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The Third Degree: Chapter 5: Deputy Skinner issues denials

With this post to our Local History Room weblog, we continue our series on a pair of sensational deaths that occurred in Pekin, Illinois, during the Prohibition Era. The Local History Room columns in this series, entitled “The Third Degree,” originally ran in the Saturday Pekin Daily Times from Sept. 15, 2012, to March 2, 2013.

THE THIRD DEGREE

By Jared Olar
Library assistant

Chapter Five

Deputy Skinner issues denials

On Sept. 1, 1932, Martin Virant of East Peoria was found dead in his cell at the Tazewell County Jail in Pekin. The Tazewell County Sheriff’s Office claimed Virant had committed suicide by hanging.

It was just the night before, testifying under oath as a witness at the inquest into the murder of Lewis P. Nelan, that Virant had boldly accused Deputy Charles O. Skinner and other deputies of savagely beating him.

Two autopsies and the findings of an expert Chicago criminologist were all in agreement that Virant did not die from hanging, but rather had succumbed to numerous severe injuries he had suffered in a beating. Armed with the results of the investigation of Virant’s death, on Sept. 5 Tazewell County State’s Attorney Louis P. Dunkelberg swore out a warrant for Skinner’s arrest.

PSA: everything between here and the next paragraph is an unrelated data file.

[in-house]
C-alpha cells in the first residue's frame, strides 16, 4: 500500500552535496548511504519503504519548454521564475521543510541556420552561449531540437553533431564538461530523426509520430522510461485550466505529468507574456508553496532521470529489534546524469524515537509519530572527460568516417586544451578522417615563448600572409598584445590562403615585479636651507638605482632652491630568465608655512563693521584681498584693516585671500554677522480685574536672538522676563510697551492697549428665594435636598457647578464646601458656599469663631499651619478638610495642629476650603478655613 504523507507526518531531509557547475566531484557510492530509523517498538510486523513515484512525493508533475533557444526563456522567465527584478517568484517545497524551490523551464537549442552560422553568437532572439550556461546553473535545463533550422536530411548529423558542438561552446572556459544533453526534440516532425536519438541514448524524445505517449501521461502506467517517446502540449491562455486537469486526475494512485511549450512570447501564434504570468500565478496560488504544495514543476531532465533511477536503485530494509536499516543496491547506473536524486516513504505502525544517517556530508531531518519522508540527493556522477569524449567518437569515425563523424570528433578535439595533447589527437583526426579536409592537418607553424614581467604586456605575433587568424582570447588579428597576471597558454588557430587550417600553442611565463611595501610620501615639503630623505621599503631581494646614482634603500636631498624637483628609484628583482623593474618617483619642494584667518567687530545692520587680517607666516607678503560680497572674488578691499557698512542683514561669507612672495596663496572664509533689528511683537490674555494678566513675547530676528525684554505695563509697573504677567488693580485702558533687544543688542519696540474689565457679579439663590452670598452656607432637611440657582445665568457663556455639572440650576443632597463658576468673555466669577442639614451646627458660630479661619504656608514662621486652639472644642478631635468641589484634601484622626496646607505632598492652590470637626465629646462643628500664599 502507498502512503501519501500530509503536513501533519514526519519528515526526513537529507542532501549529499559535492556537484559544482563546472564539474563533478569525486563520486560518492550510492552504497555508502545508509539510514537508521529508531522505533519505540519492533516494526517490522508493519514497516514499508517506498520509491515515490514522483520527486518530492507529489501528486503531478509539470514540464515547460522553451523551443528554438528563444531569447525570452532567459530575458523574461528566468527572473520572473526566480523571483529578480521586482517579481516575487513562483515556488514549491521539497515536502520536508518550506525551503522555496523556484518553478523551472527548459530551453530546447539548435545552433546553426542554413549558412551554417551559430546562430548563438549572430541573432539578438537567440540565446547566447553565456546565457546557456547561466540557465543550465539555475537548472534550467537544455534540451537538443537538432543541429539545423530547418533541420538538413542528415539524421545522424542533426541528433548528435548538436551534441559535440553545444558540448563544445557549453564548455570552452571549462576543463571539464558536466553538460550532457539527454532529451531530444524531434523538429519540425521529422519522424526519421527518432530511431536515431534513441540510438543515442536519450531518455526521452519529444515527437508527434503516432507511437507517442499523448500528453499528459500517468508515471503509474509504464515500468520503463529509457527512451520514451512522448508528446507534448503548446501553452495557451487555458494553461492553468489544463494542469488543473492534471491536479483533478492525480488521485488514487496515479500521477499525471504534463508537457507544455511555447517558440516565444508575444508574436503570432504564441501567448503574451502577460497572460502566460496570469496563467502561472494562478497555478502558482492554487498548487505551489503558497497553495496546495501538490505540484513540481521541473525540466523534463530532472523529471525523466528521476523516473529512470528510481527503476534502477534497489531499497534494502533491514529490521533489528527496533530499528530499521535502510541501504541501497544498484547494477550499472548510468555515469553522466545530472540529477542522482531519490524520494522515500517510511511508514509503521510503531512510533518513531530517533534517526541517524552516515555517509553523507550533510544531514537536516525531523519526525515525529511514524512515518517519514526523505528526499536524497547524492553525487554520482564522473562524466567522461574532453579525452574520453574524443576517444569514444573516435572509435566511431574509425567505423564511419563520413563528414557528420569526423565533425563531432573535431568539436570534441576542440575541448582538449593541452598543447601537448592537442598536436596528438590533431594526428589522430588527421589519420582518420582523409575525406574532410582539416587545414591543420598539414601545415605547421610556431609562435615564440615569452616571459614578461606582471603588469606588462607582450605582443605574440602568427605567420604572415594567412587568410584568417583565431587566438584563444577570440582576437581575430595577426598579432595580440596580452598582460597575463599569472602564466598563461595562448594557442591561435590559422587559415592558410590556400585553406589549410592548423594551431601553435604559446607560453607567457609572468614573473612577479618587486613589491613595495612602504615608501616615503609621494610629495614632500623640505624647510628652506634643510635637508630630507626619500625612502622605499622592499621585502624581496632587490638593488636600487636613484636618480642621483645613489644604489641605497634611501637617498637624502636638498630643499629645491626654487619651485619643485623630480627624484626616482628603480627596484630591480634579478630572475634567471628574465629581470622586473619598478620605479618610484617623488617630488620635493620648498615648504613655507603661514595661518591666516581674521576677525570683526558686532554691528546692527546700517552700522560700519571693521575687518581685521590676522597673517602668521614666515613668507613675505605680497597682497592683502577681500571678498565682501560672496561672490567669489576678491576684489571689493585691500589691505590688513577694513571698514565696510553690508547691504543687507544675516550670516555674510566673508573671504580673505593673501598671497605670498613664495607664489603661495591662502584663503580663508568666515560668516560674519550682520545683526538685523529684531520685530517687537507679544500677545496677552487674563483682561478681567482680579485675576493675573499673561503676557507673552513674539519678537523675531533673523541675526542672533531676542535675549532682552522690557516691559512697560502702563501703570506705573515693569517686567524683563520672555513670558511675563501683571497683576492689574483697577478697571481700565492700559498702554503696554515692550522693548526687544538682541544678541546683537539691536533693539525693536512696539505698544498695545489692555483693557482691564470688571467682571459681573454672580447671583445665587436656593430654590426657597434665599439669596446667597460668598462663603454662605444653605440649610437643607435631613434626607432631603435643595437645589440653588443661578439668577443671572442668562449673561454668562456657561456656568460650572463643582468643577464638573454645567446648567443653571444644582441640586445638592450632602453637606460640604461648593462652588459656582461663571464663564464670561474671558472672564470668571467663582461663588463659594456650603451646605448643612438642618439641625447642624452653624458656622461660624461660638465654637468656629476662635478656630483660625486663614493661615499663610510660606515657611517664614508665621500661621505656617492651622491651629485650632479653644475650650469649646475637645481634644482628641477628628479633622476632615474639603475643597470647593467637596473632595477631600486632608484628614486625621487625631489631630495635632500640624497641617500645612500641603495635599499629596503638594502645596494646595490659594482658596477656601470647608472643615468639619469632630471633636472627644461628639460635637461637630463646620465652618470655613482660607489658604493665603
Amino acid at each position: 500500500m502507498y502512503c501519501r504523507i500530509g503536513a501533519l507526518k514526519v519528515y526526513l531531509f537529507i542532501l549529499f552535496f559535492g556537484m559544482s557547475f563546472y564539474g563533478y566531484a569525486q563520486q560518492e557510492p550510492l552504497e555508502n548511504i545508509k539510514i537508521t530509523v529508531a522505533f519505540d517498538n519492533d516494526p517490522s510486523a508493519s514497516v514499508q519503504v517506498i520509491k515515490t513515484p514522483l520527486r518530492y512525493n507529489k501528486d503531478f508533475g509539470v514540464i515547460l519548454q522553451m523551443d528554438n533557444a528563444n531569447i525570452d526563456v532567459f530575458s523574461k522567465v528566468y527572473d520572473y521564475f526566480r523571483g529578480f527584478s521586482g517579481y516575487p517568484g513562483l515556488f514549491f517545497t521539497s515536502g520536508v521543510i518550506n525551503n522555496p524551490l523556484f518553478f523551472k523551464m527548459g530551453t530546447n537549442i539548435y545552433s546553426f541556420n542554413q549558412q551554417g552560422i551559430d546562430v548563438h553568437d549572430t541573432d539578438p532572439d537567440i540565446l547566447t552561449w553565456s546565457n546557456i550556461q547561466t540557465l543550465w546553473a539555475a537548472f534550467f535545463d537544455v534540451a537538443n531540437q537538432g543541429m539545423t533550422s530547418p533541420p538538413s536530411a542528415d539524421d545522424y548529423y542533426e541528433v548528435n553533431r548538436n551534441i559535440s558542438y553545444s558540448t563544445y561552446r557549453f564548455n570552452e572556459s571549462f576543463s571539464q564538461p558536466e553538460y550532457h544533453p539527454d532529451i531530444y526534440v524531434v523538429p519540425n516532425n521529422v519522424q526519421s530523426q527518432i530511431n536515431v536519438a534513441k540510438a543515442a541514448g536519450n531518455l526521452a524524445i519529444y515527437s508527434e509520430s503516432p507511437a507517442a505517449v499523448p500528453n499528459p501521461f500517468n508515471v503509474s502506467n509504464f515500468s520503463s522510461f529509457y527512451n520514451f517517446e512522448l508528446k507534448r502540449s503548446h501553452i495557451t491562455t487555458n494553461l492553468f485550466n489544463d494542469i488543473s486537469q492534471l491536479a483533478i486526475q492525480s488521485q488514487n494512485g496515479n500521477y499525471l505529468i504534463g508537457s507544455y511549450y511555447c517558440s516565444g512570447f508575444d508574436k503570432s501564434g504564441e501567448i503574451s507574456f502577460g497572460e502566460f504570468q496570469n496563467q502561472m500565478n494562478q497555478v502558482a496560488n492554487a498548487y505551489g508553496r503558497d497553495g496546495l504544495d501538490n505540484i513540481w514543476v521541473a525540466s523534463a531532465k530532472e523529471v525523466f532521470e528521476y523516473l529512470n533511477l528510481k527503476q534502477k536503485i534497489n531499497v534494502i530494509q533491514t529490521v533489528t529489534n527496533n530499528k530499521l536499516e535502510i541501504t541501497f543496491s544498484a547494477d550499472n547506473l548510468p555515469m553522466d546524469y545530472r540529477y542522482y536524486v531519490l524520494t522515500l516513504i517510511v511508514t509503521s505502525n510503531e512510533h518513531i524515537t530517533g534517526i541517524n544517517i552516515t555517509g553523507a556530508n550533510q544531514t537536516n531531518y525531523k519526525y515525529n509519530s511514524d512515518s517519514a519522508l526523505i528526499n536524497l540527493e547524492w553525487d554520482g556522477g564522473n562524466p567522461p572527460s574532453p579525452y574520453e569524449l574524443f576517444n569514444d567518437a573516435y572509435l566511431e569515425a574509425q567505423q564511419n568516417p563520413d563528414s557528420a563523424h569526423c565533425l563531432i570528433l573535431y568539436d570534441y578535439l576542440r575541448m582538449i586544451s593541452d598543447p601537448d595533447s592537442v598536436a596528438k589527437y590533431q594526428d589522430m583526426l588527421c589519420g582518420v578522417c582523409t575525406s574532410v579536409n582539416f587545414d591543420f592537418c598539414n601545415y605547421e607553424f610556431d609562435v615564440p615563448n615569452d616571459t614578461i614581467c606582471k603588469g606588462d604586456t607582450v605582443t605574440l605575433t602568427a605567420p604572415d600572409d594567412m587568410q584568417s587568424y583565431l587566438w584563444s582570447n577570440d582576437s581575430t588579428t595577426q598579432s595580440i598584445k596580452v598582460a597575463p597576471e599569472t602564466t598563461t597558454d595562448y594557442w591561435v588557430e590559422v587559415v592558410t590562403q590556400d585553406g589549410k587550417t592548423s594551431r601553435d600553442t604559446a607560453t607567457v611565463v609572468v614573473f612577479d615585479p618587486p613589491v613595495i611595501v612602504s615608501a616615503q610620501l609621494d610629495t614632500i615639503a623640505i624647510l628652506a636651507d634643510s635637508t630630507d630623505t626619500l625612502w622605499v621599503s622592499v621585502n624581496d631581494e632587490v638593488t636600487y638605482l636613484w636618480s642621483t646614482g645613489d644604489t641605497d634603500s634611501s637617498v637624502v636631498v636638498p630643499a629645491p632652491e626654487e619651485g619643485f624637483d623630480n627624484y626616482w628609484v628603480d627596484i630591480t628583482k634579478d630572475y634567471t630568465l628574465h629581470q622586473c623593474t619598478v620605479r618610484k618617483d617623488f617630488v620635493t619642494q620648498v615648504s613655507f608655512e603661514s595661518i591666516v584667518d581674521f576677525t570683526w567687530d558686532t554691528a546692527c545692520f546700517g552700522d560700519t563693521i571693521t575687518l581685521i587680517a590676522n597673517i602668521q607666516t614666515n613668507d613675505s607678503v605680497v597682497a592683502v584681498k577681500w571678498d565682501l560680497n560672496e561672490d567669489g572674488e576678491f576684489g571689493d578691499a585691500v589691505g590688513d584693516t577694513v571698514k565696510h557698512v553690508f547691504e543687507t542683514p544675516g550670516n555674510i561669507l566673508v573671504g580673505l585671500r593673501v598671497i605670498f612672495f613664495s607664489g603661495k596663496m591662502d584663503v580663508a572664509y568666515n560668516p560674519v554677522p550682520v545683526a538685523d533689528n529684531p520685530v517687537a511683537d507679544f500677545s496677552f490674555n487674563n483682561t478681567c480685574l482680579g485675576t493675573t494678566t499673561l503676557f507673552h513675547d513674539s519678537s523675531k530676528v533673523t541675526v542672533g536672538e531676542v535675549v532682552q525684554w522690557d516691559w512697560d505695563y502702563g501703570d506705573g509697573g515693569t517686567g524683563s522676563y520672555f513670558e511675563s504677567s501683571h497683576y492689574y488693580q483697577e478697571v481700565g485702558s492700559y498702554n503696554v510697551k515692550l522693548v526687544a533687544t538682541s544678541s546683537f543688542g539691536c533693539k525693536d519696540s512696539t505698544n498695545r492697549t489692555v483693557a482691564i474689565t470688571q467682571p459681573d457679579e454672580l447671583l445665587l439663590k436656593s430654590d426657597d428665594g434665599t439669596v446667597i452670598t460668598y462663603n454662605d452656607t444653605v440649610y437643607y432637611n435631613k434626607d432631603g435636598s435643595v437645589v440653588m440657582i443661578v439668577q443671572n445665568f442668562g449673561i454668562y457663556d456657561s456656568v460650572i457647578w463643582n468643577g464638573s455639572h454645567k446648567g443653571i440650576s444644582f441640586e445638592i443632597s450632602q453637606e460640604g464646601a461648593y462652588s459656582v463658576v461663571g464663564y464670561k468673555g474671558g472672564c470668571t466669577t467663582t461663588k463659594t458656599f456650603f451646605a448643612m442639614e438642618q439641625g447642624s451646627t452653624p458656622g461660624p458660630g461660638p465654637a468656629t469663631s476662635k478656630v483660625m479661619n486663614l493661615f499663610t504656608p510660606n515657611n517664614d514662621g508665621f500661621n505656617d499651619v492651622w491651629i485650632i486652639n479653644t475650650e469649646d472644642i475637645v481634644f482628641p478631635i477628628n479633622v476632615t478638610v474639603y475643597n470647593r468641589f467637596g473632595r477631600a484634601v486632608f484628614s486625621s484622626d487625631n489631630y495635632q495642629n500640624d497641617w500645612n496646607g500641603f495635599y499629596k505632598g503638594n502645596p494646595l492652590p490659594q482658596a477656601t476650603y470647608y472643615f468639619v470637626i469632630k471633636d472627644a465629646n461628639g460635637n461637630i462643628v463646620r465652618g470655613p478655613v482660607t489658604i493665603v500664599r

This photograph of Martin Virant, who died of injuries suffered at the hands of Tazewell County Sheriff's deputies in the county jail, was printed on the front page of the 17 Sept. 1932 Peoria Journal.

This photograph of Martin Virant, who died of injuries suffered at the hands of Tazewell County Sheriff’s deputies in the county jail, was printed on the front page of the 17 Sept. 1932 Peoria Journal.

On Tuesday, Sept. 6, word spread that Skinner, who was in Aurora that day on official business, would be arrested for murder, and a crowd gathered in and around the courthouse in downtown Pekin.

Concerned that the crowd could become a lynch mob, Sheriff James J. Crosby “as a measure of precaution swore in a number of special deputies,” according to the Sept. 7, 1932 Pekin Daily Times. “These deputies remained on duty about the courthouse and mingled with the crowd during the evening in an effort to judge its temper, some of them remaining on duty all night.”

As another precaution, Pekin Police Chief Ralph Goar arranged to serve the arrest warrant as soon as Skinner returned from Aurora, before anyone in the crowd was aware of his return. Goar offered Skinner a choice between surrendering at the sheriff’s office and being held in Pekin, or surrendering in Peoria and being held in the Peoria County Jail.

According to the Sept. 17, 1932 Peoria Journal, when Goar told him of the warrant for his arrest, “Deputy Skinner was much affected, slumped down in the seat of his auto and cried. Chief Goar is quoted as saying that Deputy Skinner remarked to him: ‘Well, they’re not going to saddle it all onto me.’”

This photograph of Tazewell County Sheriff's Deputy Charles O. Skinner was published on the front page of the 17 Sept. 1932 Peoria Journal.

This photograph of Tazewell County Sheriff’s Deputy Charles O. Skinner was published on the front page of the 17 Sept. 1932 Peoria Journal.